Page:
The Evolutionary Process of Transformation of Life

The integral Yoga is not specifically fixated on the spiritual salvation of an individual, but on the evolutionary urge that is systematically transforming all life on earth, a process within which the individual can participate and obtain the result. It is helpful to view the evolutionary process through the lens of Time. When we look at the creation of the material world, it appeared to have no consciousness other than that of pure Matter. The forces at play were material energies, and it took endless millenia for Matter to be prepared to hold and manifest the next level of consciousness, that of the Life-Force. Once it took hold, this Life-Force was able to radically change the face of the planet, modifying the qualities of Matter along the way. The next phase brought about the development of the mental consciousness and once again, a radical transformation of both Matter and now the Life-Energy took place. The Spiritual Consciousness represents the next transformative phase of this evolution and will, as seen in prior stages, bring about radical transformative changes in Matter, Life and Mind.

The role of the seeker is to consciously align himself with this transformative process, open to the working of the Divine Force that is implementing these changes, and support the changes as they begin to take place. Sri Aurobindo describes this more fully: “All life must be taken up but all life must be transformed; all must become a part, a form, an adequate expression of a spiritual being in the supramental nature. This is the height and crowning movement of a spiritual evolution in the material world, and as the change from the vital animal to mental man made life another thing altogether in basic consciousness, scope, significance, so this change from the materialised mental being to the spiritual and supramental being using but not dominated by Matter must take up life and make it another thing altogether than the flawed, imperfect, limited human, quite other in its basic consciousness, scope, significance.”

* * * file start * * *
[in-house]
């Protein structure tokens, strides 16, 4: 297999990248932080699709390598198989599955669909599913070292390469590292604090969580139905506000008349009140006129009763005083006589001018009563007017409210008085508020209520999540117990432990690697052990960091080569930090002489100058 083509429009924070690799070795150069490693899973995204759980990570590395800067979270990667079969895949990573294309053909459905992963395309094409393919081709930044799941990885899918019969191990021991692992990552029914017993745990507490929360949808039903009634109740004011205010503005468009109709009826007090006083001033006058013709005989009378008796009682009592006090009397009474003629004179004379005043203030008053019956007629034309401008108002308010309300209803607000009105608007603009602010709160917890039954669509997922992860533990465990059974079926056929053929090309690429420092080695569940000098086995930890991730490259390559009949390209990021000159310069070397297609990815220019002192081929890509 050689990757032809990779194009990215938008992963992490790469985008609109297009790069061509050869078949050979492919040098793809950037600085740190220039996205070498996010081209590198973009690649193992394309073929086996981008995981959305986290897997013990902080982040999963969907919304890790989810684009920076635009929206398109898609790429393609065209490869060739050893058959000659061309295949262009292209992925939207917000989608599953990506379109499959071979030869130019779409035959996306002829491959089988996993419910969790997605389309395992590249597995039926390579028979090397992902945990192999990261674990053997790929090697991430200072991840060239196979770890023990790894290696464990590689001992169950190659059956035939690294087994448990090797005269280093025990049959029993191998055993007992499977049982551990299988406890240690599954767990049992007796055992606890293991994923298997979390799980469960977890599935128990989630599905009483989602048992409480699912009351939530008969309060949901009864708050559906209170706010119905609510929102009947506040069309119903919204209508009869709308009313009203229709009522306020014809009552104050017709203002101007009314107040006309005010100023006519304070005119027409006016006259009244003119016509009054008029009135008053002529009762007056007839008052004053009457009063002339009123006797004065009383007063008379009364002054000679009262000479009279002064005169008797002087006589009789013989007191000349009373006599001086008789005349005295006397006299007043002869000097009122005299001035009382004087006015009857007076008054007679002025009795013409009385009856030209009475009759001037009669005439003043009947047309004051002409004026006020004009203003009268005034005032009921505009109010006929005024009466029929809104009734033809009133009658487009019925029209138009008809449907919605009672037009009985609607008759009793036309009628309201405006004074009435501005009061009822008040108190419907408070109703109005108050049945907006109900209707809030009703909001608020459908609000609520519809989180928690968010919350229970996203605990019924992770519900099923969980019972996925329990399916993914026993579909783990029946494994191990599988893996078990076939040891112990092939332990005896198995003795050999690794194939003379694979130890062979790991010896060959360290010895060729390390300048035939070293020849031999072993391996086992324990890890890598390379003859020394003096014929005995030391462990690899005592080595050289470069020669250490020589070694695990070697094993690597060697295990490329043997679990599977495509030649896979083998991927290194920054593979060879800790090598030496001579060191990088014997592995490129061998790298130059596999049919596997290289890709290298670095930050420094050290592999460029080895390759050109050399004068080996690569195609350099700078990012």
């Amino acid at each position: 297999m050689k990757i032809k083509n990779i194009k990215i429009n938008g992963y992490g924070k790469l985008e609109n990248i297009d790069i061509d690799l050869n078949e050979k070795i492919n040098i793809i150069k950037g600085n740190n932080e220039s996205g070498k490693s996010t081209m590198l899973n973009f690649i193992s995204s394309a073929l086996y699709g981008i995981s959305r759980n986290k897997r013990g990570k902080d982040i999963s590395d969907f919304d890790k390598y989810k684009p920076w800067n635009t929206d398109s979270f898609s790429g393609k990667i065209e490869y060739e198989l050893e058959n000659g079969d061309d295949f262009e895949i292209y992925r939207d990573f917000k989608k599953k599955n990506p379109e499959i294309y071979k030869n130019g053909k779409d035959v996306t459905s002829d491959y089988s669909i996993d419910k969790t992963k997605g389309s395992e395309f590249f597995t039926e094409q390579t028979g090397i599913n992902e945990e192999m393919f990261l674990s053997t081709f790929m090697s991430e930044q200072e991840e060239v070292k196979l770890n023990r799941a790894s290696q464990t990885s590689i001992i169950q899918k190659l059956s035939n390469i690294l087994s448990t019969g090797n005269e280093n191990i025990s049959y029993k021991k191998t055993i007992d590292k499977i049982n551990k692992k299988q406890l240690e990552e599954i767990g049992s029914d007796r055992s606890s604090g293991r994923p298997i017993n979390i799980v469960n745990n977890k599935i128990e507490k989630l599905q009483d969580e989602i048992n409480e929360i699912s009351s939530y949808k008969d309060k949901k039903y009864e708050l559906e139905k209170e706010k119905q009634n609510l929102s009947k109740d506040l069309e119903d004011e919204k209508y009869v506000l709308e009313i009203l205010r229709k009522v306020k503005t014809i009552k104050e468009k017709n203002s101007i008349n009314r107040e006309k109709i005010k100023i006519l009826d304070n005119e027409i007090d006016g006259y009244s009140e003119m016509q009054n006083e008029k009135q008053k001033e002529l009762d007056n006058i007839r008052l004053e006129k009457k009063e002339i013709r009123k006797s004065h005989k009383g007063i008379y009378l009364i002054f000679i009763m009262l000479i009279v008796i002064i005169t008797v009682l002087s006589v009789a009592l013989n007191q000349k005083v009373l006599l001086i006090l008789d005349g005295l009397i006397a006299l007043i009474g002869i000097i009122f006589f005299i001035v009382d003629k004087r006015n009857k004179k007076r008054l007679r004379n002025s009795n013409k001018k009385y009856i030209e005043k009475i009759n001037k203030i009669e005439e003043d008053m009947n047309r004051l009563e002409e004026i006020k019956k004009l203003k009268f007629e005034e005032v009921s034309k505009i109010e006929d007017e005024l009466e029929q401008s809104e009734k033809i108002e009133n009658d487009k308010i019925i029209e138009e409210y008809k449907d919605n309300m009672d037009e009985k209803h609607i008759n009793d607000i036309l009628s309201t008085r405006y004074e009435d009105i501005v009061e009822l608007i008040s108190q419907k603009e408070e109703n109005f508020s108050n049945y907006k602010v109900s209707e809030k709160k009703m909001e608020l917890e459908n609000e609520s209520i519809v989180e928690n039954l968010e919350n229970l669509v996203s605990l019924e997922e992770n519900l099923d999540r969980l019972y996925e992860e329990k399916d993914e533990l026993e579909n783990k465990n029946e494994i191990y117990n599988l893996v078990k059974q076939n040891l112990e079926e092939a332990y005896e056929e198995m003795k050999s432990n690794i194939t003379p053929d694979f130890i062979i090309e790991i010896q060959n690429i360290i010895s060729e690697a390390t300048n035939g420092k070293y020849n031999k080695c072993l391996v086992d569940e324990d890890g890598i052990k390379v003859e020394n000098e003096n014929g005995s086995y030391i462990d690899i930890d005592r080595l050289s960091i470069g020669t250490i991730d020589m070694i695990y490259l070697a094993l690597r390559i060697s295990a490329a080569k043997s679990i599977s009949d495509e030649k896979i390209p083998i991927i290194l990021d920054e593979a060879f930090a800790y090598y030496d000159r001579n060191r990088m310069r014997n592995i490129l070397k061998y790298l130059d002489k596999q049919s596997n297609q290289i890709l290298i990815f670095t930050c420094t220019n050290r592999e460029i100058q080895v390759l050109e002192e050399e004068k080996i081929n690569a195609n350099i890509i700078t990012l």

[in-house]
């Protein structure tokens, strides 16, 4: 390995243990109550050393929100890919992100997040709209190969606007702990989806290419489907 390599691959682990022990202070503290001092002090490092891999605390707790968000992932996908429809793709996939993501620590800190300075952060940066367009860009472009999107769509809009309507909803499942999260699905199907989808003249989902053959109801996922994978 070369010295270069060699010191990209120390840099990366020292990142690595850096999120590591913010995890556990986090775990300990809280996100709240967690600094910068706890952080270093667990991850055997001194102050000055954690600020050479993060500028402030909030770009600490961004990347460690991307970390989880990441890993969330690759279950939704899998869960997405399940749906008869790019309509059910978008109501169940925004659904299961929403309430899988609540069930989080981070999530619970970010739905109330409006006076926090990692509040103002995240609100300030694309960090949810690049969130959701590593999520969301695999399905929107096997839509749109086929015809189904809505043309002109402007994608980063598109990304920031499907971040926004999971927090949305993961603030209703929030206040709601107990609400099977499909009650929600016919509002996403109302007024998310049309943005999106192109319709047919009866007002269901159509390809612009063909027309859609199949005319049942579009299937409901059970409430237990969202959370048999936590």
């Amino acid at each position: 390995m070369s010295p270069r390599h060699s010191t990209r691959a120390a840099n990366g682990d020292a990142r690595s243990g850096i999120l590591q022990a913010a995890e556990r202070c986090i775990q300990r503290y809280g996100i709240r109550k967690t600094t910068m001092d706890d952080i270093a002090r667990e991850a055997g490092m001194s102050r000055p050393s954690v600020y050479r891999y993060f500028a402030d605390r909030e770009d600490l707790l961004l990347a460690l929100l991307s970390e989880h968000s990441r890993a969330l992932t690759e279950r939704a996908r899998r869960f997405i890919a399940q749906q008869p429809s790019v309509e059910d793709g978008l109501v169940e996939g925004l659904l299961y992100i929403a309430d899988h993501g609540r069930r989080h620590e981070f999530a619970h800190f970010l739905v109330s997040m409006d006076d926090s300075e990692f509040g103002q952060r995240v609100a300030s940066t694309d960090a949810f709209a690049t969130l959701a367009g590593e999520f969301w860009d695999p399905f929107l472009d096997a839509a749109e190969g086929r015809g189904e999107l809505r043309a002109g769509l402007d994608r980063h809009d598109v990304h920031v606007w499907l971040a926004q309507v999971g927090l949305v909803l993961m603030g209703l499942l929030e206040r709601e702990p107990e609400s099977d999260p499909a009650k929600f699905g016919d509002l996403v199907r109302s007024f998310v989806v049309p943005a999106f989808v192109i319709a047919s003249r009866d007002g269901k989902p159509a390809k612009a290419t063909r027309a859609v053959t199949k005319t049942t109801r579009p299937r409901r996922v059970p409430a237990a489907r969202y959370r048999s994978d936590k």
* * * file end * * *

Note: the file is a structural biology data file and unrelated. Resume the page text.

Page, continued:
“A divine Force is at work and will choose at each moment what has to be done or has not to be done, what has to be momentarily or permanently taken up, momentarily or permanently abandoned. For provided we do not substitute for that our desire or our ego, and to that end the soul must be always awake, always on guard, alive to the divine guidance, resistant to the undivine misleading from within or without us, that Force is sufficient and alone competent and she will lead us to the fulfilment along ways and by means too large, too inward, too complex for the mind to follow, much less to dictate. It is an arduous and difficult and dangerous way, but there is none other.”

We have seen the inability of the mental consciousness to solve any of the myriad issues or problems of life and harmony. We can recognize that the complexity of the world goes far beyond the realm of what can be grasped by Mind. Thus, Sri Aurobindo’s solution, the transformative effect of the spiritual consciousness descending into the world and addressing the issues in a comprehensive, global and integrated way, remains the only realistic solution we have found to achieve harmony, peace and balance in the manifested world within which we live and act.

Sri Aurobindo, The Synthesis of Yoga, Part One: The Yoga of Divine Works, Chapter 6, The Ascent of the Sacrifice-2, The Works of Love–The Works of Life, pp. 175-176

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8 thoughts on “The Evolutionary Process of Transformation of Life

  1. In transforming human life what will the divine do with bad people? I doubt you’d say get rid of them or punish them. If you say transform them, those willing to undergo that, then would you personally allow the divine to do that if confronted with such a person, and I mean by that be kind to them, treat them as if they are also part of the plan? Would that be a transformation simply from bad to good, or would it be one that harmonizes what it can of the bad (throwing out what can’t be), a process that integrates rather than denies, one based on oneness and not morality?